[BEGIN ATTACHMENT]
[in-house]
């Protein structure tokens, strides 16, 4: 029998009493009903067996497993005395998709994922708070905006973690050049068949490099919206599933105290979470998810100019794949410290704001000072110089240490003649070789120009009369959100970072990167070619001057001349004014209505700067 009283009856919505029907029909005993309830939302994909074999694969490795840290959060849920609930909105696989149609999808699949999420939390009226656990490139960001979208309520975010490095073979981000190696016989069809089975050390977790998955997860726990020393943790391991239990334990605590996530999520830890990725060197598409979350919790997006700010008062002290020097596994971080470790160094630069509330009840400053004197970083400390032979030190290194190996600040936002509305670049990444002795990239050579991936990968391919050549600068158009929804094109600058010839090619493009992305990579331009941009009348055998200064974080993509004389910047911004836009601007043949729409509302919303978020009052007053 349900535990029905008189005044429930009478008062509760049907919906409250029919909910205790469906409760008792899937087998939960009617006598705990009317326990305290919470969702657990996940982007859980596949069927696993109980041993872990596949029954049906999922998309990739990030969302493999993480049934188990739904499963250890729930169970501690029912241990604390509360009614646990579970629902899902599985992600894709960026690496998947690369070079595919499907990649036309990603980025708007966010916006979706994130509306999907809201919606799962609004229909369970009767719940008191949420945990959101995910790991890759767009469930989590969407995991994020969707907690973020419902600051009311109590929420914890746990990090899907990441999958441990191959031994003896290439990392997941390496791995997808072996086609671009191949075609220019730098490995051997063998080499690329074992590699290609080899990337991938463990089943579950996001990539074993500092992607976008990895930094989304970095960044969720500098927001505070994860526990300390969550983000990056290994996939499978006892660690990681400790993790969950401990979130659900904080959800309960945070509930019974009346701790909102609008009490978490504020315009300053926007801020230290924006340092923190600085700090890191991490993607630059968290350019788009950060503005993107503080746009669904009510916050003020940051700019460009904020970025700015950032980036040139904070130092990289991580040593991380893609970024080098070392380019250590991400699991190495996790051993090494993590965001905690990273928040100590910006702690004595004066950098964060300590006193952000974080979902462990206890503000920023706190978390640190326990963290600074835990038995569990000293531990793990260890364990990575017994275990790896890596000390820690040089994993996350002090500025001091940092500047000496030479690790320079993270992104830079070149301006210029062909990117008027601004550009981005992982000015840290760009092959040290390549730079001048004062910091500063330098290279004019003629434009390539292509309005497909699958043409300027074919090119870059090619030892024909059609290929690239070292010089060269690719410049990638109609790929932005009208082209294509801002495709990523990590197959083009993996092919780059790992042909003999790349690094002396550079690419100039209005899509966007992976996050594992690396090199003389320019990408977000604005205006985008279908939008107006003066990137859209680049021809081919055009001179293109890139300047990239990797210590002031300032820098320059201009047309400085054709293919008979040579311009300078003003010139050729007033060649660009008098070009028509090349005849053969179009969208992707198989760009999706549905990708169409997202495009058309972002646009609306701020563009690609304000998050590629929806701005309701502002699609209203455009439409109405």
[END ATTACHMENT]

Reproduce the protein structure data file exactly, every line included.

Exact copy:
[in-house]
């Protein structure tokens, strides 16, 4: 029998009493009903067996497993005395998709994922708070905006973690050049068949490099919206599933105290979470998810100019794949410290704001000072110089240490003649070789120009009369959100970072990167070619001057001349004014209505700067 009283009856919505029907029909005993309830939302994909074999694969490795840290959060849920609930909105696989149609999808699949999420939390009226656990490139960001979208309520975010490095073979981000190696016989069809089975050390977790998955997860726990020393943790391991239990334990605590996530999520830890990725060197598409979350919790997006700010008062002290020097596994971080470790160094630069509330009840400053004197970083400390032979030190290194190996600040936002509305670049990444002795990239050579991936990968391919050549600068158009929804094109600058010839090619493009992305990579331009941009009348055998200064974080993509004389910047911004836009601007043949729409509302919303978020009052007053 349900535990029905008189005044429930009478008062509760049907919906409250029919909910205790469906409760008792899937087998939960009617006598705990009317326990305290919470969702657990996940982007859980596949069927696993109980041993872990596949029954049906999922998309990739990030969302493999993480049934188990739904499963250890729930169970501690029912241990604390509360009614646990579970629902899902599985992600894709960026690496998947690369070079595919499907990649036309990603980025708007966010916006979706994130509306999907809201919606799962609004229909369970009767719940008191949420945990959101995910790991890759767009469930989590969407995991994020969707907690973020419902600051009311109590929420914890746990990090899907990441999958441990191959031994003896290439990392997941390496791995997808072996086609671009191949075609220019730098490995051997063998080499690329074992590699290609080899990337991938463990089943579950996001990539074993500092992607976008990895930094989304970095960044969720500098927001505070994860526990300390969550983000990056290994996939499978006892660690990681400790993790969950401990979130659900904080959800309960945070509930019974009346701790909102609008009490978490504020315009300053926007801020230290924006340092923190600085700090890191991490993607630059968290350019788009950060503005993107503080746009669904009510916050003020940051700019460009904020970025700015950032980036040139904070130092990289991580040593991380893609970024080098070392380019250590991400699991190495996790051993090494993590965001905690990273928040100590910006702690004595004066950098964060300590006193952000974080979902462990206890503000920023706190978390640190326990963290600074835990038995569990000293531990793990260890364990990575017994275990790896890596000390820690040089994993996350002090500025001091940092500047000496030479690790320079993270992104830079070149301006210029062909990117008027601004550009981005992982000015840290760009092959040290390549730079001048004062910091500063330098290279004019003629434009390539292509309005497909699958043409300027074919090119870059090619030892024909059609290929690239070292010089060269690719410049990638109609790929932005009208082209294509801002495709990523990590197959083009993996092919780059790992042909003999790349690094002396550079690419100039209005899509966007992976996050594992690396090199003389320019990408977000604005205006985008279908939008107006003066990137859209680049021809081919055009001179293109890139300047990239990797210590002031300032820098320059201009047309400085054709293919008979040579311009300078003003010139050729007033060649660009008098070009028509090349005849053969179009969208992707198989760009999706549905990708169409997202495009058309972002646009609306701020563009690609304000998050590629929806701005309701502002699609209203455009439409109405």